Setting , we then must have
It thus suffices to take
Carrying out this iterative method in an evaluationinterpolation model for polynomials of degrees yields the following algorithm:
Algorithm divide
Compute and
For do
Return
Remark
Alternatively, we may rewrite (15) as an implicit equation in the transformed model and use a relaxed algorithm for its resolution [vdH02a, vdH07a]. For this purpose, we first extend the operators , , etc. blockwise to series in using
Then the equation (15) may be rewritten as
which leads to the blockwise implicit equation
In the transformed model, this equation becomes
and we solve it using a relaxed multiplication algorithm.
From now on, it will be convenient to restrict our attention to evaluationinterpolation models for which and are increasing functions in and . Given two functions and in , we will write if for any we have for all sufficiently large .
Proof. Let us analyze the complexity of . The precomputation of can be done in time when using a fast algorithm [HQZ04] based on Newton's method. The main loop accounts for
Five evaluationinterpolations of cost .
One naive order product in the transformed model of cost . In view of Remark 3, the naive product may be replaced by a relaxed product, which leads to a cost .
scalar multiplications in the transformed model of cost .
Adding up these costs, the complete division takes a time
Choosing such that and , the theorem follows. The choice works both in the standard and the synthetic FFT model.
Remark
Remark
For simplicity, we will assume the standard FFT model and naive inner multiplication. The inner multiplications in the classical FFT multiplication are replaced by inner multiplications in the blockwise model, accounting for extra multiplications. Every FFT at size is replaced by FFTs of size , thereby saving approximately multiplications. For , the blockwise algorithm therefore saves multiplications. For , we save multiplications. For , we perform more multiplications.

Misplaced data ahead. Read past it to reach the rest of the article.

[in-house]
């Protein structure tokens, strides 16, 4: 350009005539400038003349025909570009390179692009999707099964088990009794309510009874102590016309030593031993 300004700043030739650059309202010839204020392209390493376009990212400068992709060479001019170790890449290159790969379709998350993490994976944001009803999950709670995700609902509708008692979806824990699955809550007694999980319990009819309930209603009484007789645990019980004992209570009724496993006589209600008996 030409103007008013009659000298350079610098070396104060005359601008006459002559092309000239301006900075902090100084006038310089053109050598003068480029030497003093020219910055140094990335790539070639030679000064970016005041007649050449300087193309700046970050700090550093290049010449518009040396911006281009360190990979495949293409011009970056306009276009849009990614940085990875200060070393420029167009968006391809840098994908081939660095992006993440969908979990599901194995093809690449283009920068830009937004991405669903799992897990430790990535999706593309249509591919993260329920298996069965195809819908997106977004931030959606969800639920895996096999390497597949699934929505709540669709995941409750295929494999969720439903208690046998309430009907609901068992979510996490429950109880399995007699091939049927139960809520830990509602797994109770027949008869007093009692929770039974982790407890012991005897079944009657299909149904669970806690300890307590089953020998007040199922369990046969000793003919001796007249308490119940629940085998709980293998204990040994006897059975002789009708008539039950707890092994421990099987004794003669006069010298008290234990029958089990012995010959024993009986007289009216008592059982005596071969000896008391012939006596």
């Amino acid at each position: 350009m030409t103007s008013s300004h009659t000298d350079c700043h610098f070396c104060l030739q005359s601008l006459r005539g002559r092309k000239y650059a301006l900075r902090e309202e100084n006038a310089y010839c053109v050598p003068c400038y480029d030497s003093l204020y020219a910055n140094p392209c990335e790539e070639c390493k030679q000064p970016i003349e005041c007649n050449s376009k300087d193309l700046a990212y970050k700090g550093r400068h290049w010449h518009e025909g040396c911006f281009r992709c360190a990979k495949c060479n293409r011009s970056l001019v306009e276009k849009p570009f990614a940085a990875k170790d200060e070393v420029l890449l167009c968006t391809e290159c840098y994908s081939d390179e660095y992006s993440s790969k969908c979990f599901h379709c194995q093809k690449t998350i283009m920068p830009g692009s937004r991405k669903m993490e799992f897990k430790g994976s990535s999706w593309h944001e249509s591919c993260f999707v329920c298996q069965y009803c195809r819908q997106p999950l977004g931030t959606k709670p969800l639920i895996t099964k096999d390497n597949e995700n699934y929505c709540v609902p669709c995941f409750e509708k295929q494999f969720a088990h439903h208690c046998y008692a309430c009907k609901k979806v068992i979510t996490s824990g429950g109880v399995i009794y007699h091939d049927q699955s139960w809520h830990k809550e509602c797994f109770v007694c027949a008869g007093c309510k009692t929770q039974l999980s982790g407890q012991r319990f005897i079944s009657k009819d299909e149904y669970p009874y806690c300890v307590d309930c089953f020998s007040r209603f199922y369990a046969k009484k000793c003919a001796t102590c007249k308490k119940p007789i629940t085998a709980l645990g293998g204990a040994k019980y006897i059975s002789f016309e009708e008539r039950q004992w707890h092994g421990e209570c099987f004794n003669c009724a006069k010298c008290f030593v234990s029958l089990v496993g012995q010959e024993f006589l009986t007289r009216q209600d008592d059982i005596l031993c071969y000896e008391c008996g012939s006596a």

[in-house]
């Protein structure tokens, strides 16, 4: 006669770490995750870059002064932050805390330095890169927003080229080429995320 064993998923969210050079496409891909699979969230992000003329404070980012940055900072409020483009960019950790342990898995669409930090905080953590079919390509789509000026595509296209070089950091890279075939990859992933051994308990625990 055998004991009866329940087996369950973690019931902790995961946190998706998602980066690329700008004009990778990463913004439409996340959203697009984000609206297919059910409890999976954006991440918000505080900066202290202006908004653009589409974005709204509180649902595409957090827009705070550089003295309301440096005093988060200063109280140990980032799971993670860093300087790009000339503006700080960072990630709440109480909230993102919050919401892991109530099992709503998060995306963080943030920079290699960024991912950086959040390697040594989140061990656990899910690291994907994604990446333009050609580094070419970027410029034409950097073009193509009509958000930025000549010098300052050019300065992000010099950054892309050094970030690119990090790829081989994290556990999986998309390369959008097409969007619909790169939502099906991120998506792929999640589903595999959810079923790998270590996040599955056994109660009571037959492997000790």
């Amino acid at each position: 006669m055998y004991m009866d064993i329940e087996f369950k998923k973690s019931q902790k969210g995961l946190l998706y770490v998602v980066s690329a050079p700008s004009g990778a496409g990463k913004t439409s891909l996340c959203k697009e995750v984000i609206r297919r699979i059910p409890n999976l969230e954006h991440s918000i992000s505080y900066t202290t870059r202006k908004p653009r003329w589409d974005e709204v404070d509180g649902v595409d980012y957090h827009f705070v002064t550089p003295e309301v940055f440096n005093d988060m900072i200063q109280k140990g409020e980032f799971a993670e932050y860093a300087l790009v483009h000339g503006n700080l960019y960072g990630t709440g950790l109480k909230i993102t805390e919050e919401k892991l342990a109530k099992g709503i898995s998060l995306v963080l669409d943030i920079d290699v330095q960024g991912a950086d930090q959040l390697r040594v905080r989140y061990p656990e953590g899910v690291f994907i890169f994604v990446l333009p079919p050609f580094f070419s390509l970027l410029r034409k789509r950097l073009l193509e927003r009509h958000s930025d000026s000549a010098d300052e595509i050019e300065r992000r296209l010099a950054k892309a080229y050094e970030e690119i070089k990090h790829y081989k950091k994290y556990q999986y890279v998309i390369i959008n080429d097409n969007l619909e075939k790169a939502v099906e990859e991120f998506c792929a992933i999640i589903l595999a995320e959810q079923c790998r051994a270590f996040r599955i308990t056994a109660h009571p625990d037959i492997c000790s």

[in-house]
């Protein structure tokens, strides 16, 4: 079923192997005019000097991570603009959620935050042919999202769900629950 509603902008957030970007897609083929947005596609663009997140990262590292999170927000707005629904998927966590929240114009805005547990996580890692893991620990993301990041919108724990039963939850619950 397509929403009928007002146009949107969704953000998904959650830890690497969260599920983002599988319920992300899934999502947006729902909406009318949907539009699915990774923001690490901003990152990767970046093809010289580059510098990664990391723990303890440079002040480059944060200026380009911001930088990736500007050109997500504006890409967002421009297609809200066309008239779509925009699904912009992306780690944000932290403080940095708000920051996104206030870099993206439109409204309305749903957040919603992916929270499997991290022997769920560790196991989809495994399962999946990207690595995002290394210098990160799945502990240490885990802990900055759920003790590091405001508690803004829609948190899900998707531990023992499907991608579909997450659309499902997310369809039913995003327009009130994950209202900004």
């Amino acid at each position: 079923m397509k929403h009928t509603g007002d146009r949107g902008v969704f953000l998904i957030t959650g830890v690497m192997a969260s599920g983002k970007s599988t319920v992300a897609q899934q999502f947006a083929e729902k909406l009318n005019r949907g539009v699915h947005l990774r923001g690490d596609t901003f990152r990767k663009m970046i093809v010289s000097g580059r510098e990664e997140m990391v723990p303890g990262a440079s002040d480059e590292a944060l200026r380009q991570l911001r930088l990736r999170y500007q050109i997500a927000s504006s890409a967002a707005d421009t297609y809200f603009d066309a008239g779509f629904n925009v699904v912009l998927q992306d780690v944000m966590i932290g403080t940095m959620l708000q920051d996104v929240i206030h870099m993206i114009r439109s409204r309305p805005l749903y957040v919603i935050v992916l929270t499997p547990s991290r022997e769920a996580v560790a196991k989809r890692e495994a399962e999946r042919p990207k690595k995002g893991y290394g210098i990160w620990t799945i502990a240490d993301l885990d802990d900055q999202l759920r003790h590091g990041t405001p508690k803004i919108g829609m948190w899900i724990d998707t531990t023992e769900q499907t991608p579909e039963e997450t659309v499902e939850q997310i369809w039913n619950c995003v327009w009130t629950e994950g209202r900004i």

Using relaxed Karatsuba multiplication, we only need inner multiplications in the blockwise model for , so we save multiplications. We also notice that the division algorithm requires five FFTs instead of three for multiplication. For and naive inner multiplication, this means that we actually “save” multiplications. In any case, the analysis shows that blockwise algorithms should perform well for moderate values of , at least for the standard FFT model.
Remark
can be computed using additional transforms of cost and additional inner multiplications. This implies that the quotient and the remainder of a division of a polynomial of degree by a polynomial of degree can be computed in time . Indeed, it suffices to take , , and apply the above argument.
Remark
In order to simplify our exposition, it is convenient to write all differential equations in terms of the operator . The inverse of is defined by
for all with .
Given a matrix with , the equation
(17) 
admits a unique solution with . The main idea of [BCO+07] is to provide a Newton iteration for the computation of . More precisely, assume that and are known. Then we have
(18) 
Indeed, setting
we have
so that and . Computing and together using (18) and the usual Newton iteration [Sch33, MC79]
(19) 
for inverses yields an algorithm of time complexity . The quantities and may be computed efficiently using the middle product algorithm.
Instead of doubling the precision at each step, we may also increment the number of known terms with a fixed number of terms . More precisely, given , we have
(20) 
This relation is proved in a similar way as (18). The same recurrence may also be applied for computing blocks of coefficients of the unique solution to the vector linear differential equation
(21) 
with initial condition :
or
(22) 
Both the righthand sides of the equations (20) and (22) may be computed efficiently using the middle product algorithm.
The block notations and from section 3.1 naturally generalize to series of matrices and series of vectors. The derivation operates in a blockwise fashion: